Social Skills and
This article complements Types of Handshakes and How to Make Yourself Irresistible, two articles I wrote a few weeks ago. While the previous articles are universal in their reach, this one focuses on special situation dealing with diversity in the workplace, mostly related to visual contact and handshakes.
Direct eye contact is expected in the Western world, but it can be more difficult in various Asian cultures where girls have been taught to look down. Some religions – such as Islam and Judaism – also have specific rules as to who is able to have direct contact with whom, especially when women are involved. While I respect all religions and diversity in the workplace, I still believe that “when in Rome, do as the Romans do.”
Therefore, if you are working in a Western business environment where usual Western business rules apply, you are expected to have direct eye contact when you speak to your colleagues, superiors or subordinates. If you don’t, you may appear to hide something or to avoid someone, and this may impact your chances of success at work, as well as in any social setting.
Nevertheless, if you are dealing with someone with the same cultural background as yours, it will probably be appropriate to apply your own customs.
Until the beginning of the 20th century, handshakes were reserved to men. However, as more and more women joined the workforce, they started to be expected to shake hands too. Today, any woman in a business environment is supposed to shake hands with men and with other women. Contrary to popular belief, women are not weakling! You can shake a woman’s hand firmly, as long as you hold the palm – not the fingers – and you don’t crush the hand.
Arthritis and Other Hand Weaknesses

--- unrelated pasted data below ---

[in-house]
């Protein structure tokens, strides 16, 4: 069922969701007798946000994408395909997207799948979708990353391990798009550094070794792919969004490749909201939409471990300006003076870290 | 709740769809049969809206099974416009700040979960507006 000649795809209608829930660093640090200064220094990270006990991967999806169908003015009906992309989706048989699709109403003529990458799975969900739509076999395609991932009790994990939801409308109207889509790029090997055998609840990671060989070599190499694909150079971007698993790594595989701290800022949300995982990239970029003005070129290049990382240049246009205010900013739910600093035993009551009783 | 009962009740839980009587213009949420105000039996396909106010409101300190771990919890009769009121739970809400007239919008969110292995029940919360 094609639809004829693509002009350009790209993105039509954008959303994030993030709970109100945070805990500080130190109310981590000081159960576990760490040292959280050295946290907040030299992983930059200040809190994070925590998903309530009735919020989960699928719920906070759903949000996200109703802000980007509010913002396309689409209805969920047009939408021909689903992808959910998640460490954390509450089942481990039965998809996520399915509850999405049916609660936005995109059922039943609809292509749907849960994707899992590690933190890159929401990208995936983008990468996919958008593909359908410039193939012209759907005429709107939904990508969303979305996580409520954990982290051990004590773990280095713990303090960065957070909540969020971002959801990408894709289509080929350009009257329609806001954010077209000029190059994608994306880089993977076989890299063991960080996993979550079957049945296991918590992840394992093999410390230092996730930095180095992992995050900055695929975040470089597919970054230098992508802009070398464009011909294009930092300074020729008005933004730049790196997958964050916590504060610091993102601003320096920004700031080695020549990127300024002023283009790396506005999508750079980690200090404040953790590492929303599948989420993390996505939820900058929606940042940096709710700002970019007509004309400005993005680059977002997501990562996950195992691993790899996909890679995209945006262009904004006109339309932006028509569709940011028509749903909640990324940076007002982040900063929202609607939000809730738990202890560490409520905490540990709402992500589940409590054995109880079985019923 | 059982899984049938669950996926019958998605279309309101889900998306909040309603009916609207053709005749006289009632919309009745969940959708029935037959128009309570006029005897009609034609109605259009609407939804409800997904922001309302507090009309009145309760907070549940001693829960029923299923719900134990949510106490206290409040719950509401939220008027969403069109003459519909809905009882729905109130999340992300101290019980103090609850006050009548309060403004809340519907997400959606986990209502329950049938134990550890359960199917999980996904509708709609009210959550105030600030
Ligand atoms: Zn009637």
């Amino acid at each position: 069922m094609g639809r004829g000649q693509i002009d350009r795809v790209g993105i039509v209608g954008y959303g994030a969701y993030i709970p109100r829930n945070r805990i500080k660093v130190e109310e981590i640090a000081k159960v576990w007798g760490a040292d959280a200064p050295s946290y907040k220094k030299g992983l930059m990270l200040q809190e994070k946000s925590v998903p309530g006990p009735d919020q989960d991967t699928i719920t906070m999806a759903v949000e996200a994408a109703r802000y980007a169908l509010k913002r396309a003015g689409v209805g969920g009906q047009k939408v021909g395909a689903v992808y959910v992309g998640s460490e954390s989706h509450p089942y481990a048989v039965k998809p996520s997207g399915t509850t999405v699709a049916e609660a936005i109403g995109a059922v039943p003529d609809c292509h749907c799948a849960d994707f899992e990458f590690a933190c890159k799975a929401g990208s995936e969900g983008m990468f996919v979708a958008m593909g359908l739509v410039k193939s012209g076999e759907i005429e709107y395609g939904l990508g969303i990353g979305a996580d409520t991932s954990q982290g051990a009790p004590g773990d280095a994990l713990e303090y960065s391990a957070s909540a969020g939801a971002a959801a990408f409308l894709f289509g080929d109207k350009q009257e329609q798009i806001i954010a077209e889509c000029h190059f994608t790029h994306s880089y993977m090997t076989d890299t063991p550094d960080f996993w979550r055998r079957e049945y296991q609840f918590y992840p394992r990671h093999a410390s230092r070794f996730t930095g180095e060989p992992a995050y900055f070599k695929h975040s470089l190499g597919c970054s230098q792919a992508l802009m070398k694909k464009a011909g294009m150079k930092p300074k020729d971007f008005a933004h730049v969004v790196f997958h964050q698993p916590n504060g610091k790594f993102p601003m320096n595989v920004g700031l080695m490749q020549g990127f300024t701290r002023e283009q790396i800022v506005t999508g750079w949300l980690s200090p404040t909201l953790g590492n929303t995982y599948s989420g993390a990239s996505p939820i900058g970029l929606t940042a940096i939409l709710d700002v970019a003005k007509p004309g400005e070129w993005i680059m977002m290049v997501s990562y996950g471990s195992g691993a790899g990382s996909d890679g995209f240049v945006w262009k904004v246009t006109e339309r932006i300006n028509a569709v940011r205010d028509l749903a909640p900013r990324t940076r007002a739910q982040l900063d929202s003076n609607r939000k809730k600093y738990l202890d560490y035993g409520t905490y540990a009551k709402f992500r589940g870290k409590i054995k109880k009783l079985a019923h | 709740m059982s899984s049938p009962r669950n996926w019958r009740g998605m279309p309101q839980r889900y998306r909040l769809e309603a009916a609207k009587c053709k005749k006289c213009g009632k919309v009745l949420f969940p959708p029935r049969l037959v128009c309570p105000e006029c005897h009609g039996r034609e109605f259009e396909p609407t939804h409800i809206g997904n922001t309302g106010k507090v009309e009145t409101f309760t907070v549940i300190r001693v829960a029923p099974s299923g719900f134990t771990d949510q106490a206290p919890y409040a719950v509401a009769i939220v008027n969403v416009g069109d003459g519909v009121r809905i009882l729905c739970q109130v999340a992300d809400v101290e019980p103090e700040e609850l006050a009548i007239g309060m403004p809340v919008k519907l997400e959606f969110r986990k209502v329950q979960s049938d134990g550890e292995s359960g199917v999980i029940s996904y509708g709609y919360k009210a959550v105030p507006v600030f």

If you notice that a person has arthritis or that the hand is looking frail – or if the owner of such hand tells your so – be gentle with this hand.
Always shake the right hand but if, for some reason, they offer their left hand to shake – maybe because they don’t have a right hand, their arm is in a cast, their right hand is dirty, etc. – then use your left hand too. In the South of France, I have sometimes seen people present their wrist or elbow to shake when their right hand was messy.
Just keep an open mind and you won’t have any problem with diversity in the workplace!
People suffering from Palmar Hyperhidrosis have very sweaty palms and this condition is not related to a temporary emotional state. Feeling very self-conscious about this, they often give a “dead fish” handshake, hoping that the sweaty palm will go unnoticed, which is of course an illusion. You will give a better impression of yourself with a good, strong… but wet handshake than with a dead fish one. You may want to mention your condition before the handshake. It is also a good idea to always carry a Kleenex with you to wipe your hands just before you extend it to someone else.
If you are worried about germs, be aware that we are constantly surrounded by germs anywhere – money, door knobs, grocery carts, restaurant menus, gym equipment, water taps, railings – not only when we touch people’s hands. So don’t avoid a handshake based on your fear of germs.
Remember that a handshake is a subconscious message that you send to someone else and the absence of handshake – when it would be expected – also sends a strong negative message that you don’t what to connect.
It is better to wash your hands or to carry an alcohol-based hand cleaner to use afterwards, than to refrain from giving a handshake. After a handshake, avoid touching your face or any part of your body until you have washed your hands.
Hopefully, those few suggestions will help you to promote diversity in the workplace with good social skills. Always be vigilant and aware that whatever you do – don’t do – in a social setting send a strong subconscious message about what you are about.
Diversity in the workplace